W3C home > Mailing lists > Public > public-ldp-wg@w3.org > December 2013

Re: Examples in the LDP primer

From: Kingsley Idehen <kidehen@openlinksw.com>
Date: Mon, 16 Dec 2013 12:17:14 -0500
Message-ID: <52AF359A.40109@openlinksw.com>
To: public-ldp-wg@w3.org
On 12/16/13 11:53 AM, Roger Menday wrote:
>
> hello Kingsley,
>
> I'm just saying that we should either :
>
> * make it clear that whilst we use UR*L*s for "Zaza the Cat", we 
> understand what we are doing here :)

We shouldn't use URLs to denote anything that isn't a Web accessible 
resource (e.g., Web pages, images, audio, video ). Using URLs to denote 
entities that aren't Web accessible resources is simply unjustifiable, 
anywhere that exists.

> * change all examples (across all documents) to do it the "proper" way.
>

+10000

Yes!

[1] http://bit.ly/WAJGCp -- it the easy way to go
[2] 
http://media-cache-ec0.pinimg.com/originals/54/72/14/5472143ff41989fa59735e86777dcced.jpg 
-- big picture.

Kingsley
> Roger
>
>
> On 16 Dec 2013, at 16:35, Kingsley Idehen wrote:
>
>> On 12/16/13 8:57 AM, Roger Menday wrote:
>>>
>>> Regarding what the Spec says about Things vs. Documents-about-Things 
>>> ... I think we are little vague.
>>> Maybe this is intentional, but my feeling is that it would be better 
>>> if we were more transparent.
>>>
>>> Roger
>>
>> HTTP URIs denote anything.
>>
>> HTTP URLs are HTTP URIs that denote documents.
>>
>> WebIDs are HTTP URIs that denote agents (people, organizations, 
>> software, robots, and anything else capable of mechanized operation).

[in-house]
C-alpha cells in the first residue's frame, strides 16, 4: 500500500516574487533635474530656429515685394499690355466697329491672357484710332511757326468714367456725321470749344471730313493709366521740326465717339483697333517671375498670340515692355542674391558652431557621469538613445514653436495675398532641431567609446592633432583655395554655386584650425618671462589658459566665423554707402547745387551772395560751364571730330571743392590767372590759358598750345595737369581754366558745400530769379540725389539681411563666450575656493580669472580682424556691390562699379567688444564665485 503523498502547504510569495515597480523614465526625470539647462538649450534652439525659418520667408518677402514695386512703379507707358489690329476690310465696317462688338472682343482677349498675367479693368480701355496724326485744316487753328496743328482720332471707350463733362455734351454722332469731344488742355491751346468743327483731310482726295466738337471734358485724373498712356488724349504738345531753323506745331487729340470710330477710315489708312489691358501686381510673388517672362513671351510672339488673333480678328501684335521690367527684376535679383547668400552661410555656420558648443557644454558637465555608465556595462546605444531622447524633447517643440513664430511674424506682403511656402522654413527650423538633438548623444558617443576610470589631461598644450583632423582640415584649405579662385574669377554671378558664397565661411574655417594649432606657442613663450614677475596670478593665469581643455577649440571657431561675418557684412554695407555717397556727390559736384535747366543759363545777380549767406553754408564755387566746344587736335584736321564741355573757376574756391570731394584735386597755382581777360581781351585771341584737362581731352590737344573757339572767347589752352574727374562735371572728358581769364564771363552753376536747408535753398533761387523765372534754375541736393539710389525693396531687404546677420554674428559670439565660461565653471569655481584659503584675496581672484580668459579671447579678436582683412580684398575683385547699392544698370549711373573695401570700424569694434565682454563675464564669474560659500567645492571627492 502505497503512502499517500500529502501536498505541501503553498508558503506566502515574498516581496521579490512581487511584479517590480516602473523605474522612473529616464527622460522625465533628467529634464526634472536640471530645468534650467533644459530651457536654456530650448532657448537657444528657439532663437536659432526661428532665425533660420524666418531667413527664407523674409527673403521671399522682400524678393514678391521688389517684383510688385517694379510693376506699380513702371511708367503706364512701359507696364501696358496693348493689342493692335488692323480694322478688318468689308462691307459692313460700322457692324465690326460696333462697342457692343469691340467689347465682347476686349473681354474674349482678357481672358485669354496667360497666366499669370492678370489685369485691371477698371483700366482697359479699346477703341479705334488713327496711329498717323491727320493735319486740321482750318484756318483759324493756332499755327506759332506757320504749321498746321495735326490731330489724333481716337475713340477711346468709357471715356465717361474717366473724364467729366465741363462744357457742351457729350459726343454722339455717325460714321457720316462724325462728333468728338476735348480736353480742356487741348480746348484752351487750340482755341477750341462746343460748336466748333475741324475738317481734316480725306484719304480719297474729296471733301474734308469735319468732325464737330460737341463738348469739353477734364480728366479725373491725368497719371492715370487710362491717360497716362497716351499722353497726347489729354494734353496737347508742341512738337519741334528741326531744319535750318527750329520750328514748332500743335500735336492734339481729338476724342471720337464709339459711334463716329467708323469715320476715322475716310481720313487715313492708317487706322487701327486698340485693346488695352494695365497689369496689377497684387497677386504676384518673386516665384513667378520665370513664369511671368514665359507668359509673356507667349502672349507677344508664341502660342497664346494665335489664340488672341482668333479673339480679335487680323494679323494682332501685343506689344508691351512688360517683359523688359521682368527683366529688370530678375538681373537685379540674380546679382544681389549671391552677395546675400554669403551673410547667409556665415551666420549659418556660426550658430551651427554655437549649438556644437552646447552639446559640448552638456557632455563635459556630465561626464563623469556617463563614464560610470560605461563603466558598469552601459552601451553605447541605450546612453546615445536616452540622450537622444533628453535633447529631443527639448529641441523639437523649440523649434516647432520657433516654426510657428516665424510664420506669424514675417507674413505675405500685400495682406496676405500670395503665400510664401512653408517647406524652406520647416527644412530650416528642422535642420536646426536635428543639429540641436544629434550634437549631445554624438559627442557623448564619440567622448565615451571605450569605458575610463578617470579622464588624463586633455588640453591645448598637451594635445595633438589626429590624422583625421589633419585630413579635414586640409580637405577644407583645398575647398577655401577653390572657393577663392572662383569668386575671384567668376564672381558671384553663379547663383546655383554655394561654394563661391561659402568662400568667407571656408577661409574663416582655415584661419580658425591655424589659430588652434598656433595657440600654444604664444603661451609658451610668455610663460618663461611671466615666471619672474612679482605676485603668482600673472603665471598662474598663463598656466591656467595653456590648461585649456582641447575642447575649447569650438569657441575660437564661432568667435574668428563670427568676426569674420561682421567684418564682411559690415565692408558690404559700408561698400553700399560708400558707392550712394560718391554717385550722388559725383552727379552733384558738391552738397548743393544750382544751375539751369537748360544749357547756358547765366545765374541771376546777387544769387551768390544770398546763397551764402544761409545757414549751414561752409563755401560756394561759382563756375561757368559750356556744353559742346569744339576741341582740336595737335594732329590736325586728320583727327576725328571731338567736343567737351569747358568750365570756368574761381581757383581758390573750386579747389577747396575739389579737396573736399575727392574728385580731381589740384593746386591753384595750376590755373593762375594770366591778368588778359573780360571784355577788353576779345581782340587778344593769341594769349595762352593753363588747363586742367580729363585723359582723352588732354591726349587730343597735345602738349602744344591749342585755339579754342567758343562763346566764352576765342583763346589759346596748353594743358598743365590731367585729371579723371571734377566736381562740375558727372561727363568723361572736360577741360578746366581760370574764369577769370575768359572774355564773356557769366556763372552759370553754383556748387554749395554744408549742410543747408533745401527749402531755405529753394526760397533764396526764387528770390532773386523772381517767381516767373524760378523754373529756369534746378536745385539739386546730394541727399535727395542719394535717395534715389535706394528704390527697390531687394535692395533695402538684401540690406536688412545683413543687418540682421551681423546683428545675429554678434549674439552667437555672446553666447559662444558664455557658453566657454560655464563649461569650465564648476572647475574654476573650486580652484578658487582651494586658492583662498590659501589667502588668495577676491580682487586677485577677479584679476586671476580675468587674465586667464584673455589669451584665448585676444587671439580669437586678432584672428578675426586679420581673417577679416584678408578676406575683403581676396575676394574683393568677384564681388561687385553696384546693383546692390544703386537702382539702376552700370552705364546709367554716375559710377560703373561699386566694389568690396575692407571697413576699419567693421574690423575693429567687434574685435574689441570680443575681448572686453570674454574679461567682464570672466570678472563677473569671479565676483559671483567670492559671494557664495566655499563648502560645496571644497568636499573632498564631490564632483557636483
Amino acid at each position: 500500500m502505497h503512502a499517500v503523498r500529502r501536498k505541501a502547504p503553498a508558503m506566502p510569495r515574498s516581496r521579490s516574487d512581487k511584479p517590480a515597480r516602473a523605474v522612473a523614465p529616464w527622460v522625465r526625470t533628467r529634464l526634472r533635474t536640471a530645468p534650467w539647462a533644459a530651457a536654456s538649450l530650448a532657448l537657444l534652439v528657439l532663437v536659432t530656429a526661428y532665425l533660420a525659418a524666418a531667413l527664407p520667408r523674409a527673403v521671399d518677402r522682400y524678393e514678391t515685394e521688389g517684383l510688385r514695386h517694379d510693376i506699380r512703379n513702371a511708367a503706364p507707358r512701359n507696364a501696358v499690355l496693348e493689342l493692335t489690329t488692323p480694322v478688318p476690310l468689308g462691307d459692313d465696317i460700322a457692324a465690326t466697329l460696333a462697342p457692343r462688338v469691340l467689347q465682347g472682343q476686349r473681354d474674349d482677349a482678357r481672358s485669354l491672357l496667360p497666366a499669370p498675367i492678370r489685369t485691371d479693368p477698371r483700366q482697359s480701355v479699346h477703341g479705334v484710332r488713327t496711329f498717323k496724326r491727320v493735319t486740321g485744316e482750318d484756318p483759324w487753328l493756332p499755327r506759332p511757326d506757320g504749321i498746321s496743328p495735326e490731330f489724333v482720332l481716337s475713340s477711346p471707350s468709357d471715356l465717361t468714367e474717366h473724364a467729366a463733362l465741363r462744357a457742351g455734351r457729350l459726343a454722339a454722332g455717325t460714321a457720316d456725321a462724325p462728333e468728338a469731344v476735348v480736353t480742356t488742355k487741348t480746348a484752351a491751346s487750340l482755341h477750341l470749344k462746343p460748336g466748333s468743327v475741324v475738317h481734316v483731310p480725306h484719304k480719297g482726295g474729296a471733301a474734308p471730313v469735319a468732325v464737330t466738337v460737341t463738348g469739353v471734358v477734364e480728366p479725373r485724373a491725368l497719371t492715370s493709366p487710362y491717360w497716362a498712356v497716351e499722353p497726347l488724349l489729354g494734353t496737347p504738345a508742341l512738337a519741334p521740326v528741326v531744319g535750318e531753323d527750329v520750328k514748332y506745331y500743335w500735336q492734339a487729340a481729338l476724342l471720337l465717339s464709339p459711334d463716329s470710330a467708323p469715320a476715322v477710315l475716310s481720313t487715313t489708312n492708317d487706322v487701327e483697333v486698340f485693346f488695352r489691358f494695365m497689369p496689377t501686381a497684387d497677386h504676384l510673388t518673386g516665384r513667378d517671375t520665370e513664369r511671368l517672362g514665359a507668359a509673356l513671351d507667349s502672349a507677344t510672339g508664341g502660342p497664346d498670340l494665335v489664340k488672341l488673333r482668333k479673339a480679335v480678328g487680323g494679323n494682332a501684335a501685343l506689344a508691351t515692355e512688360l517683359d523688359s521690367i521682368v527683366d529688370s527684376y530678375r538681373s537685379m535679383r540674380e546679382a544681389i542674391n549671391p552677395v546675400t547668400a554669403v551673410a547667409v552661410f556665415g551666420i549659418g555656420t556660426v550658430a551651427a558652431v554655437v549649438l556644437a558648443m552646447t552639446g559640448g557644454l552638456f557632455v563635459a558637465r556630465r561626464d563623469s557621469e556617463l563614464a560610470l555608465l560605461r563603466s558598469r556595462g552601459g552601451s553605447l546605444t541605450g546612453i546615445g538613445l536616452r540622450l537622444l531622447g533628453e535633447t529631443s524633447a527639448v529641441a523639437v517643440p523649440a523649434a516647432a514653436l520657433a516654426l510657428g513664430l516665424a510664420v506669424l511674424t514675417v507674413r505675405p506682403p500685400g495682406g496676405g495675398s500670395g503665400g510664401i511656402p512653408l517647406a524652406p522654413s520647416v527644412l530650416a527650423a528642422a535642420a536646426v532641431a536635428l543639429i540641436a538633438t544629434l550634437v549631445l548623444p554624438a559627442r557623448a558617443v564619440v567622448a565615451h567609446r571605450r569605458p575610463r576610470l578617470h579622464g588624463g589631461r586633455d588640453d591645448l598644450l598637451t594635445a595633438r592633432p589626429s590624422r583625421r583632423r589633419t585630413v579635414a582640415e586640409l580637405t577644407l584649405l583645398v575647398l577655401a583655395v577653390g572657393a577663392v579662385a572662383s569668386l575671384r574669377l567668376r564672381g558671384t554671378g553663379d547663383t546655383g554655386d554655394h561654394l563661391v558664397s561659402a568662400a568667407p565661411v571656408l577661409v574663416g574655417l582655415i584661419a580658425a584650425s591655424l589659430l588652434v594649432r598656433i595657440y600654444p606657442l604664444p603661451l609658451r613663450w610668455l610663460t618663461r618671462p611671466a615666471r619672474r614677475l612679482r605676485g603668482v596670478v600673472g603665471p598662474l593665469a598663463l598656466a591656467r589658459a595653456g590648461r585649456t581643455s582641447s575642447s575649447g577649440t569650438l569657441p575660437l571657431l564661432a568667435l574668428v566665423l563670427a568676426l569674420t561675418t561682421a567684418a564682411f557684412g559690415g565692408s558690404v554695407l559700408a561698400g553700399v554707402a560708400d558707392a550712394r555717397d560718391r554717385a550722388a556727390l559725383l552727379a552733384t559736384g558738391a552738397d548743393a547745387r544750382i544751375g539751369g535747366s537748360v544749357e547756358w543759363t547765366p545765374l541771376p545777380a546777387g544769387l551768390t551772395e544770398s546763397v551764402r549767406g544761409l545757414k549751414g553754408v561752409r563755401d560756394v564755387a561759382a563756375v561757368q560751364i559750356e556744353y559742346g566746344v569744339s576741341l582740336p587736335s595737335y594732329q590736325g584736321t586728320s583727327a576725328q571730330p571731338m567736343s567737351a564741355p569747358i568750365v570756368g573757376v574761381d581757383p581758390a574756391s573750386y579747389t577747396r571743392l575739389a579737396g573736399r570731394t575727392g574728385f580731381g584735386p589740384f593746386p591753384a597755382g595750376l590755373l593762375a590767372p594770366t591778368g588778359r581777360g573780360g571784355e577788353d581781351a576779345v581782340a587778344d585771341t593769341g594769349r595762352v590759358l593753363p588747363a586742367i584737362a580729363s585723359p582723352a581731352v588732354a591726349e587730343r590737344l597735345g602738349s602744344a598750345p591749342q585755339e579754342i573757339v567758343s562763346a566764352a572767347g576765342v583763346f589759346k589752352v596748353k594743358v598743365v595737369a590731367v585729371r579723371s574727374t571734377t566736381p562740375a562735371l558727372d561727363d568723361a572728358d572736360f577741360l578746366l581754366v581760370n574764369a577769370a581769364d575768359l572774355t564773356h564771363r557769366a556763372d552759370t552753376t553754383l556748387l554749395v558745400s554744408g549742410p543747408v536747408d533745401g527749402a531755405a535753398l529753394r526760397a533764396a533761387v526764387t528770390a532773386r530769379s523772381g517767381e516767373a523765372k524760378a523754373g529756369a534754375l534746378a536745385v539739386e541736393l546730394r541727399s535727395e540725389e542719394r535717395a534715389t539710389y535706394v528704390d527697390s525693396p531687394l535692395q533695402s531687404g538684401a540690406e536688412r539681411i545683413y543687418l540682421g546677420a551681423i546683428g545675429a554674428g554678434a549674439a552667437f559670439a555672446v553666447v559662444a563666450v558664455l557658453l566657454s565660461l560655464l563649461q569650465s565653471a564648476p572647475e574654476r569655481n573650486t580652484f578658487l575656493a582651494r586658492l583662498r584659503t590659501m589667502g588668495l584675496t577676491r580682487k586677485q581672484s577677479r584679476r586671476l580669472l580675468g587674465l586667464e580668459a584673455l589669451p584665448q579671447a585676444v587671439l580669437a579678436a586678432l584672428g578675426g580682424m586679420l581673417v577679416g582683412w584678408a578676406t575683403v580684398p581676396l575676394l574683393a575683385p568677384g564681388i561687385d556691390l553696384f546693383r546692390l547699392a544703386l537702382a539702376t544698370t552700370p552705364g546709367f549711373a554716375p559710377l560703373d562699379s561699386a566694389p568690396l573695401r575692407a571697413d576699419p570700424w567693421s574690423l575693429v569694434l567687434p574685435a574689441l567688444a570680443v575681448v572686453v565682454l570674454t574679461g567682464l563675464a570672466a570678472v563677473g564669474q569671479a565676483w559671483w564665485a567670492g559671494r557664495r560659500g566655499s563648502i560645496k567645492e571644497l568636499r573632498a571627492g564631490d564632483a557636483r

>>
>> These are fundamental facts re., Web Architecture, RDF, and RDF based 
>> Linked Data.
>>
>> "Things vs Documents" does confuse the matter. The issue here is 
>> simply one of denotation using different kinds of HTTP URIs.
>>
>> The spec has no reason to not reflect this reality. The same applies 
>> any examples.
>>
>> Kingsley
>>>
>>>
>>>
>>> On 14 Dec 2013, at 15:29, Nandana Mihindukulasooriya wrote:
>>>
>>>> Hi Henry,
>>>>
>>>> First of all, the examples in the primer will definitely change to 
>>>> reflect the changes that we are discussing in the WG at the moment 
>>>> but we will wait until we get the WG consensus and whatever 
>>>> resolutions are incorporated to the spec. If we try to adapt 
>>>> examples while the discussions are ongoing, that would leads to too 
>>>> much extra work.
>>>>
>>>> On Sat, Dec 14, 2013 at 2:01 PM, Henry Story 
>>>> <henry.story@bblfish.net <mailto:henry.story@bblfish.net>> wrote:
>>>>
>>>>     >  <bugs/> a bt:BugCollection;
>>>>     >       bt:hasBugs <1>, ...., <300000>.
>>>>
>>>>     [[ aside for Primer writers:
>>>>     minor tweak. Your <1>, ...., <30000> are information resources,
>>>>     so they are documents. And so your
>>>>     repository is one of bug reports. Bug Reports are things I
>>>>     imagine can change from being bugs, to being feature
>>>>     requests etc... Bugs themselves on the other hand can be
>>>>     duplicates of other bugs. So you can have less bugs than
>>>>     bug reports. 
>>>>
>>>>